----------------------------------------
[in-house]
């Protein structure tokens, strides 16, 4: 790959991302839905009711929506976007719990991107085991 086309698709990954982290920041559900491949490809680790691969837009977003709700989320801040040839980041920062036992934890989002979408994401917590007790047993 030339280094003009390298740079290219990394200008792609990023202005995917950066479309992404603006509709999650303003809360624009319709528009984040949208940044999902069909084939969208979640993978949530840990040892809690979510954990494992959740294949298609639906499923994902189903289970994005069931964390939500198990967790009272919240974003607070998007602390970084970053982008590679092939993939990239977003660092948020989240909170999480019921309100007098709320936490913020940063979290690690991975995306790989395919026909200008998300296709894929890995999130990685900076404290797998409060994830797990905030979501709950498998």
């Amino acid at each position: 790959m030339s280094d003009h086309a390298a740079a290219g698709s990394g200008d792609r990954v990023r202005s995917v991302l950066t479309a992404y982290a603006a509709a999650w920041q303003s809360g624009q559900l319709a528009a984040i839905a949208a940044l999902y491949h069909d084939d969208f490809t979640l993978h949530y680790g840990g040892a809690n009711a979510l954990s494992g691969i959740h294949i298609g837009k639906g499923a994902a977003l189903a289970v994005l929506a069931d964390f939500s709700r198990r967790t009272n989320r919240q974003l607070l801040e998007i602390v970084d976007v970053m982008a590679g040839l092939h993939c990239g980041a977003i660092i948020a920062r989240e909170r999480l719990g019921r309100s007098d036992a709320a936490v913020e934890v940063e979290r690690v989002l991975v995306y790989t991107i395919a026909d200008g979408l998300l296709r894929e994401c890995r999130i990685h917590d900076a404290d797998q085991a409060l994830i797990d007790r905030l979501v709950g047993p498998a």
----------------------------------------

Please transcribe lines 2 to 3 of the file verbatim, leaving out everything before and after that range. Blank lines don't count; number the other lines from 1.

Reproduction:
């Protein structure tokens, strides 16, 4: 790959991302839905009711929506976007719990991107085991 086309698709990954982290920041559900491949490809680790691969837009977003709700989320801040040839980041920062036992934890989002979408994401917590007790047993 030339280094003009390298740079290219990394200008792609990023202005995917950066479309992404603006509709999650303003809360624009319709528009984040949208940044999902069909084939969208979640993978949530840990040892809690979510954990494992959740294949298609639906499923994902189903289970994005069931964390939500198990967790009272919240974003607070998007602390970084970053982008590679092939993939990239977003660092948020989240909170999480019921309100007098709320936490913020940063979290690690991975995306790989395919026909200008998300296709894929890995999130990685900076404290797998409060994830797990905030979501709950498998």
């Amino acid at each position: 790959m030339s280094d003009h086309a390298a740079a290219g698709s990394g200008d792609r990954v990023r202005s995917v991302l950066t479309a992404y982290a603006a509709a999650w920041q303003s809360g624009q559900l319709a528009a984040i839905a949208a940044l999902y491949h069909d084939d969208f490809t979640l993978h949530y680790g840990g040892a809690n009711a979510l954990s494992g691969i959740h294949i298609g837009k639906g499923a994902a977003l189903a289970v994005l929506a069931d964390f939500s709700r198990r967790t009272n989320r919240q974003l607070l801040e998007i602390v970084d976007v970053m982008a590679g040839l092939h993939c990239g980041a977003i660092i948020a920062r989240e909170r999480l719990g019921r309100s007098d036992a709320a936490v913020e934890v940063e979290r690690v989002l991975v995306y790989t991107i395919a026909d200008g979408l998300l296709r894929e994401c890995r999130i990685h917590d900076a404290d797998q085991a409060l994830i797990d007790r905030l979501v709950g047993p498998a």